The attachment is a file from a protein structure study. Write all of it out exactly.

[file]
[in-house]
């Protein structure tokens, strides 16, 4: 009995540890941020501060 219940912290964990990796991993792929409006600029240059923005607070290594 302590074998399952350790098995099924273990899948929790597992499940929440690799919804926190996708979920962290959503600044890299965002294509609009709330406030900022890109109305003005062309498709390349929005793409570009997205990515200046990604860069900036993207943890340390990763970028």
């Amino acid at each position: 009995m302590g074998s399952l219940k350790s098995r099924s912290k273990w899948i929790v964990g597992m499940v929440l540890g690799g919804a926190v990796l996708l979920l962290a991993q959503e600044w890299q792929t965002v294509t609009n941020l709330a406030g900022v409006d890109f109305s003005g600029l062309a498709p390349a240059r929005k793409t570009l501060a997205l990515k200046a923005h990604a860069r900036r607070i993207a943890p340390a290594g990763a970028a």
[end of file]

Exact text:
[in-house]
């Protein structure tokens, strides 16, 4: 009995540890941020501060 219940912290964990990796991993792929409006600029240059923005607070290594 302590074998399952350790098995099924273990899948929790597992499940929440690799919804926190996708979920962290959503600044890299965002294509609009709330406030900022890109109305003005062309498709390349929005793409570009997205990515200046990604860069900036993207943890340390990763970028």
């Amino acid at each position: 009995m302590g074998s399952l219940k350790s098995r099924s912290k273990w899948i929790v964990g597992m499940v929440l540890g690799g919804a926190v990796l996708l979920l962290a991993q959503e600044w890299q792929t965002v294509t609009n941020l709330a406030g900022v409006d890109f109305s003005g600029l062309a498709p390349a240059r929005k793409t570009l501060a997205l990515k200046a923005h990604a860069r900036r607070i993207a943890p340390a290594g990763a970028a």